He’s at work and he’s looking at porn.
A tech employee, who I’ll call Alan, was watching anime porn at work. Not satisfied with simply watching it, he decided it was time to start printing his porn — on a color laser printer, no less.
He printed it on transparencies which, as it turns out, weren’t compatible with the laser printer.
They melted inside the printer.
Alan has just ruined a very expensive new printer. Then to make matters worse, he takes the printer apart in a misguided attempt to try and fix things himself. He’s voided the warranty.
After he was told specifically not to.
Naturally, He Was Fired for His Mistake
But it wasn’t for any of the mistakes I just mentioned. He definitely made a mess of things; he creeped out his co-workers, destroyed company property and cost his employers a lot of money.
He was fired because he lied about it.
Don’t get me wrong: you can absolutely be fired for making these mistakes. Most don’t question it when it happens. You can’t expect to do what our friend “Alan” did here and expect to keep your job.
But that’s the thing. Alan did.
If you’re fired for making these mistakes, it’s typically a smoke screen for something else. That something else is the problem which leads us to the first mistake.
Mistake 1: Using Poor Judgment
Dustin Curtis wrote a blog post, about the American Airlines website, complaining about the poor user interface design.
The last thing Dustin expected was a response.
But that’s what he got. He received an email from a designer at American Airlines. The front-end designer admitted there were some issues to work out.
He explained why creating good design at large companies was a tricky ordeal.
Wrong. Another case of bad judgment. As it turns out, American Airlines didn’t want their designer to be open with customers.
They fired their designer.
The designer’s intentions were noble, honorable and admirable. Let’s say American Airlines is at fault. Is he in a position to authorize or provide compensation? Can he actually determine fault?
He needed to ask more questions: was this due to user error? Browser error? Is there a software conflict here?
- Did this open American Airlines up to a lawsuit?
- Would this affect any ongoing legal disputes?
- What causes these problems?
- Was this an admission of guilt?
This designer made an assessment before he had all of the facts.
Using “poor judgment” isn’t about simply making bad decisions. It’s a failure to think about the company you work for as your company. And your co-workers as your people.
When developers approach work this way, it changes their decisions. It’s not just a bad decision. It’s a decision that affects their co-worker’s ability to feed and take care of his family.
Poor judgment comes in many forms.
- Spilling company secrets to the wrong person
- Misusing company property
- Humiliating your co-workers or boss
- Overstepping your bounds
This designer could have asked Dustin more questions about his experience. He could have empathized with Dustin. Instead, he overstepped his bounds.
Mistake 2: Using Dishonesty & Scheming
You’ve probably heard the story. A Nissan app developer was busted copying code from Stack Overflow. The verbatim Stack Overflow showed up in a recent update.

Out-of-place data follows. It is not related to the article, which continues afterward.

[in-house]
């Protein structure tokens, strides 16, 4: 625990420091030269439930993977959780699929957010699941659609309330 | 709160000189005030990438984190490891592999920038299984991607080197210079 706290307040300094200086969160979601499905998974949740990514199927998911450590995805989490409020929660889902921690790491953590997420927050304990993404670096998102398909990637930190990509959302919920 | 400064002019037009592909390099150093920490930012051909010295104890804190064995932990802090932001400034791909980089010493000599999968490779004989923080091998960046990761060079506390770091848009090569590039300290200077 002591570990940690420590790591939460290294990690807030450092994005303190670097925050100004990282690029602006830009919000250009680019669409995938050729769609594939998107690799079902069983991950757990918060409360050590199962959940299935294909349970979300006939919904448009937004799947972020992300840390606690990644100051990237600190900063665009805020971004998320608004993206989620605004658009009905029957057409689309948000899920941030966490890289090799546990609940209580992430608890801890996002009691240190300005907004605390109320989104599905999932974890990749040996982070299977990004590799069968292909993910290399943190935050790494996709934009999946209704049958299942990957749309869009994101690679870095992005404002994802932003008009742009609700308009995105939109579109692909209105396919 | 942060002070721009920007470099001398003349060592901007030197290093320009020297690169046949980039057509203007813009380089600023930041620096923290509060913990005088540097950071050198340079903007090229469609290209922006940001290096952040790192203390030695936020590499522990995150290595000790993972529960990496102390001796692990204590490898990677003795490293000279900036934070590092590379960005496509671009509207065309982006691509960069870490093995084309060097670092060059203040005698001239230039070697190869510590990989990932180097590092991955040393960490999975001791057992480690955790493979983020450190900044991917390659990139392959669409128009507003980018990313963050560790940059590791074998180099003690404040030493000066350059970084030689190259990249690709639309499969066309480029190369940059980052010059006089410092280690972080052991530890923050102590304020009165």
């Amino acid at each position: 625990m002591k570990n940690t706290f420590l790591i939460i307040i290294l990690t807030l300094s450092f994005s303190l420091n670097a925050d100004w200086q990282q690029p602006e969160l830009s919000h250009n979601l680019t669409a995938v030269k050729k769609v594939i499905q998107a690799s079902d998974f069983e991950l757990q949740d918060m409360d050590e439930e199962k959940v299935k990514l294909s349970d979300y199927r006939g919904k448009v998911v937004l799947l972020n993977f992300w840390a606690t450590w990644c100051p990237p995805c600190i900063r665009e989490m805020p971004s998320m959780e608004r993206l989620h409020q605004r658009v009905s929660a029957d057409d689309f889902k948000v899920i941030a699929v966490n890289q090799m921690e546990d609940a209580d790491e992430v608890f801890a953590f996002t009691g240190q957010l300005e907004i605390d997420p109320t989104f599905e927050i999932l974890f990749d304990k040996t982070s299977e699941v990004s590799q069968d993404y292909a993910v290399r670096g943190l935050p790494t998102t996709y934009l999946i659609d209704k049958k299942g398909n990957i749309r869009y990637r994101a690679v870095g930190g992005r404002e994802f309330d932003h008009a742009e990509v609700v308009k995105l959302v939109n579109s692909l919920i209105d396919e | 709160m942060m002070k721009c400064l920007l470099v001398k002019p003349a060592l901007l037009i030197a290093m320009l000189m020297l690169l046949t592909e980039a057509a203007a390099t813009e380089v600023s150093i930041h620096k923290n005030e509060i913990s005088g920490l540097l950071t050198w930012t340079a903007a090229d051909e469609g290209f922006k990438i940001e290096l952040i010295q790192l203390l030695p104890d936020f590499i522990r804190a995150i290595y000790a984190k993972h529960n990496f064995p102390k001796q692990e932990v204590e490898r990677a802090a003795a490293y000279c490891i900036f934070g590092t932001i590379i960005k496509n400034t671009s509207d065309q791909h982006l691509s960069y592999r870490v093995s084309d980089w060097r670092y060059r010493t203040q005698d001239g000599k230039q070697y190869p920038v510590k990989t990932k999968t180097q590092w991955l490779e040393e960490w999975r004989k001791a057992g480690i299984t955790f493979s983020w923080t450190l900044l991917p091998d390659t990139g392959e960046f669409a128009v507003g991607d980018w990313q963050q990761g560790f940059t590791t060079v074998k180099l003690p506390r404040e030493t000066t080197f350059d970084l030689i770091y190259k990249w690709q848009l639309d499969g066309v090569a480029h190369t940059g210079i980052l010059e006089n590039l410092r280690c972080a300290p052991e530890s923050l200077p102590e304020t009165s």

Most developers are honest, hardworking individuals. We work incredibly hard to produce great code. But our industry has a dirty secret.
We copy and paste code from the internet.
We’ve all done it.
We have a deadline to meet and we’re really stressed out. We need a quick and easy way to get things done. So after trolling Stack Overflow or CodePen for a few hours, we find what we’re looking for. A quick copy and paste and we’re on our way.
No-one’s the wiser, right?
Actually, no. As a web professional you know privacy is dead. Our industry is ultra-competitive. Journalists, bloggers, even your co-workers are looking for a story, a way to get ahead.
That angle could be a mistake you’ve made, a momentary lapse in judgment. An innocent, but dishonest mistake could be…
- Copying and pasting or stealing code (plagiarism)
- White lies about people, work or agreements
- Accessing or sharing material you don’t have permission to.
- Using company resources for your own purposes in a misleading way.
Or something else entirely. The mistake doesn’t have to be big either. A tiny mistake is enough to derail your career. When that happens and developers are confronted they make another mistake…
Mistake 3: Using Defensiveness to Relieve Pressure
Three developers at an ad agency had an important deadline to meet. They needed to launch their client’s website in time for a major marketing push.
They failed to meet that deadline.
The scope of the project continued to grow, adding more and more features to their already-tight deadline. Which wasn’t their fault at all.
What was their fault was the fact that they accepted these changes without saying anything, leading to the missed deadline.
As human beings, we’ve all been there. We’re blamed when something goes wrong. We feel attacked so we stand up for ourselves.
Only that’s not what happens.
What actually happens is we see a problem developing. We do nothing. The problem gets worse. We do nothing. Only when we’re hit with a ton of emotional pressure do we decide to act. Which usually means we use blame and excuses to take some of that pressure off, using phrases like:
- “Yes, but…"
- “What about when you…"
- “At least I’m not…"
- “You’re one to talk!"
Going on the offensive and attacking is a clear indication of defensiveness. Once that happens we’ve crossed the line. We’ve made it harder for others to hold us accountable, to have healthy conflict.